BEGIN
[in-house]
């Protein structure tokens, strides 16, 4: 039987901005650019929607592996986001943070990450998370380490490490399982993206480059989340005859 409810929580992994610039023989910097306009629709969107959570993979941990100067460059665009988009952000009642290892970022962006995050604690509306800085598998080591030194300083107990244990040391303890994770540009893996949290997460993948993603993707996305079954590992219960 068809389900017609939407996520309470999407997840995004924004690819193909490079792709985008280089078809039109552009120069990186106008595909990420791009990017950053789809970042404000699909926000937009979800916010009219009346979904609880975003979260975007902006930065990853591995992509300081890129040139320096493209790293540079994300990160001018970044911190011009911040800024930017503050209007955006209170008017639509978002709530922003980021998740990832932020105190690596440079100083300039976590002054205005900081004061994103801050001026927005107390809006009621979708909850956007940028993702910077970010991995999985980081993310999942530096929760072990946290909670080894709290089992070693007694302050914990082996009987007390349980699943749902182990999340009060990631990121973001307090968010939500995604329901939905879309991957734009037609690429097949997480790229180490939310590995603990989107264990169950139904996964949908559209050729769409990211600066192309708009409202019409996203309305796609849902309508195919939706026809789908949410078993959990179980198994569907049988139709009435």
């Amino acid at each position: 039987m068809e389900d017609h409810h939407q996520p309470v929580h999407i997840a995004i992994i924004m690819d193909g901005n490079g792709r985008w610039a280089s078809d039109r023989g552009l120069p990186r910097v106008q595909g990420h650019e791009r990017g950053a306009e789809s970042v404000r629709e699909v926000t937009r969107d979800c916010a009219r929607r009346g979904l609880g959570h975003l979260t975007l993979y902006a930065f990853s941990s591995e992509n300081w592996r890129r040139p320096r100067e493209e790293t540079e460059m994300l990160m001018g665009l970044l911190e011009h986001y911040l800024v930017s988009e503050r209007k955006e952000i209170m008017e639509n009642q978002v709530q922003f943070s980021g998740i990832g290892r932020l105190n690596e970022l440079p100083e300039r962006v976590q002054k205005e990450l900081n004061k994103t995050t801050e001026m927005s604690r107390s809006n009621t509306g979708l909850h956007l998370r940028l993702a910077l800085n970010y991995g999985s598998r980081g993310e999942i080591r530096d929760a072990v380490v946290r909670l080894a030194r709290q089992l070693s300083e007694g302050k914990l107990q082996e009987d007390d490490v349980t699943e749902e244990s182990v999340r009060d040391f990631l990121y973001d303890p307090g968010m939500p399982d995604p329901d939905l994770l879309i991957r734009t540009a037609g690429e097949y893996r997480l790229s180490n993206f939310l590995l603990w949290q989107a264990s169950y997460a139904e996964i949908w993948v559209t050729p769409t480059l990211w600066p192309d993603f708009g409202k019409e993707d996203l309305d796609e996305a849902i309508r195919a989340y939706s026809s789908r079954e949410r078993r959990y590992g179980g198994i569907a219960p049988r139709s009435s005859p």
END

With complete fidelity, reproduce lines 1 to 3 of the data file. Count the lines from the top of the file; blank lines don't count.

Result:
[in-house]
């Protein structure tokens, strides 16, 4: 039987901005650019929607592996986001943070990450998370380490490490399982993206480059989340005859 409810929580992994610039023989910097306009629709969107959570993979941990100067460059665009988009952000009642290892970022962006995050604690509306800085598998080591030194300083107990244990040391303890994770540009893996949290997460993948993603993707996305079954590992219960 068809389900017609939407996520309470999407997840995004924004690819193909490079792709985008280089078809039109552009120069990186106008595909990420791009990017950053789809970042404000699909926000937009979800916010009219009346979904609880975003979260975007902006930065990853591995992509300081890129040139320096493209790293540079994300990160001018970044911190011009911040800024930017503050209007955006209170008017639509978002709530922003980021998740990832932020105190690596440079100083300039976590002054205005900081004061994103801050001026927005107390809006009621979708909850956007940028993702910077970010991995999985980081993310999942530096929760072990946290909670080894709290089992070693007694302050914990082996009987007390349980699943749902182990999340009060990631990121973001307090968010939500995604329901939905879309991957734009037609690429097949997480790229180490939310590995603990989107264990169950139904996964949908559209050729769409990211600066192309708009409202019409996203309305796609849902309508195919939706026809789908949410078993959990179980198994569907049988139709009435």
């Amino acid at each position: 039987m068809e389900d017609h409810h939407q996520p309470v929580h999407i997840a995004i992994i924004m690819d193909g901005n490079g792709r985008w610039a280089s078809d039109r023989g552009l120069p990186r910097v106008q595909g990420h650019e791009r990017g950053a306009e789809s970042v404000r629709e699909v926000t937009r969107d979800c916010a009219r929607r009346g979904l609880g959570h975003l979260t975007l993979y902006a930065f990853s941990s591995e992509n300081w592996r890129r040139p320096r100067e493209e790293t540079e460059m994300l990160m001018g665009l970044l911190e011009h986001y911040l800024v930017s988009e503050r209007k955006e952000i209170m008017e639509n009642q978002v709530q922003f943070s980021g998740i990832g290892r932020l105190n690596e970022l440079p100083e300039r962006v976590q002054k205005e990450l900081n004061k994103t995050t801050e001026m927005s604690r107390s809006n009621t509306g979708l909850h956007l998370r940028l993702a910077l800085n970010y991995g999985s598998r980081g993310e999942i080591r530096d929760a072990v380490v946290r909670l080894a030194r709290q089992l070693s300083e007694g302050k914990l107990q082996e009987d007390d490490v349980t699943e749902e244990s182990v999340r009060d040391f990631l990121y973001d303890p307090g968010m939500p399982d995604p329901d939905l994770l879309i991957r734009t540009a037609g690429e097949y893996r997480l790229s180490n993206f939310l590995l603990w949290q989107a264990s169950y997460a139904e996964i949908w993948v559209t050729p769409t480059l990211w600066p192309d993603f708009g409202k019409e993707d996203l309305d796609e996305a849902i309508r195919a989340y939706s026809s789908r079954e949410r078993r959990y590992g179980g198994i569907a219960p049988r139709s009435s005859p």